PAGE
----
At Russell Alexander, Family Lawyers our focus is exclusively family law, offering pre-separation legal advice and assisting clients with family related issues including: custody and access, separation agreements, child and spousal support, division of family property, paternity disputes, and enforcement of court orders.  For more information, visit us at RussellAlexander.com

 

Saving the Golden Goose: Part II – Including Specialized Professions as An Alternative Option to the Traditional Court System

Saving the Golden Goose: Part II – Including Specialized Professions as An Alternative Option to the Traditional Court System

As mentioned in our previous blog Saving the Golden Goose: Part I, a court process allows for only a rights based determination of the issues at hand. However, there are many intricacies involved in the enmeshment of family business and the process of separation and divorce. As an alternative to a purely rights based approach, other options can be considered in the collaborative approach, including:

  • Family trusts or holding companies as a method of sharing income from the family business
  • Tax planning, avoiding the possibility of triggering a Canada Revenue Agency audit
  • Considering the formation of a new family trust
  • Employment of children in the family business
  • Estate, succession, and capacity planning
  • Ensuring insurance is in place to cushion the effects of any risks
  • Gifting shares or portions of the family business to children or other family members
  • Maintaining the privacy of the family business
  • Managing the continuation of income streams
  • Splitting income amongst family members
  • Delaying equalization or sharing business payments (Ie: if and when the family business sells)
  • Preserving the family legacy for generations
  • Recognizing and predicting the ebb and flow of the market and business patterns

Unlike the court system, the collaborative process is unique in that it offers the additional benefit of involving neutral professionals who specialize in associated areas, listed above. These neutrals are able to address relevant areas of the family law matter, often with more experience in their particular field than lawyers. Neutrals are also able to complete work at their hourly rate, rather than at the lawyer’s fee. They are also able to take on some of the information gathering that would alternatively be completed by the spouses, which can be stressful. This makes including neutrals an efficient way to deal with issues in a cost effective manner.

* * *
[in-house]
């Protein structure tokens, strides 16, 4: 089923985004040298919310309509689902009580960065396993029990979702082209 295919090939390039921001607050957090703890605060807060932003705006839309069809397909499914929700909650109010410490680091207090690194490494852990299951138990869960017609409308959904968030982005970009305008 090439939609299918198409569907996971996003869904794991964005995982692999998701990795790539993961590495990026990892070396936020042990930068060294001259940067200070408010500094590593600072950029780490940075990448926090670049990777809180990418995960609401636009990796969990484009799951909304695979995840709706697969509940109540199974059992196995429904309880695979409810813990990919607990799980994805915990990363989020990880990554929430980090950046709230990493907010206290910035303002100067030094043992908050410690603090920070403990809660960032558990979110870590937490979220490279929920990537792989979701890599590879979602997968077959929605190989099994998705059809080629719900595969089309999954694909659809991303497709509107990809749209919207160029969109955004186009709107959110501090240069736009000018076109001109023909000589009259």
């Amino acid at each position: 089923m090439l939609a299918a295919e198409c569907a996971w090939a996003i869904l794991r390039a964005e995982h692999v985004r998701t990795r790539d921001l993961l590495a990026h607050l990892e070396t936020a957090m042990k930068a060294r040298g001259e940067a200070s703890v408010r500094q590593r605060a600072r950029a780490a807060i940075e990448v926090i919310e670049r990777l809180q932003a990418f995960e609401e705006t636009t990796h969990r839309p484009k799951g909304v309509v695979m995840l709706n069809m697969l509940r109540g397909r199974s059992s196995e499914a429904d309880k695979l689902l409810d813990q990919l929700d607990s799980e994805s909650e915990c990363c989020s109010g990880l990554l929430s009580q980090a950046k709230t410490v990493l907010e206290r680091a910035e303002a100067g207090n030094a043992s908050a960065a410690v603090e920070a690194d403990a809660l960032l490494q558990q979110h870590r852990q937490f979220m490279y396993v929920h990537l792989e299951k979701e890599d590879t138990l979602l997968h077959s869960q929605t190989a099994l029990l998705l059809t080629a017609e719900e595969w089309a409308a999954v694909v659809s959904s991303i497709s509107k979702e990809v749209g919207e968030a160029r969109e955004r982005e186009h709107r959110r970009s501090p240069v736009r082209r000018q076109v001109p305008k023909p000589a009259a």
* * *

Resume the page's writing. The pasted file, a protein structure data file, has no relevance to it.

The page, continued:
Financial Professionals

Collaborative Financial Specialists may be accountants, financial planners, and business valuators who have expertise in helping separating families address issues relating to the family business. They play a vital role in the collaborative process by ensuring that clients provide full and frank financial disclosure. Financial disclosure includes aspects such as income, liabilities, and assets of both the spouses and the business. A business valuator may value the business and, as in the case of many self employed individuals, complete an income analysis to determine yearly income for support purposes. In the collaborative process, family business owners can work alongside the financial professional and/or business valuator to assist them in understanding the intricacies of the business based on its unique field.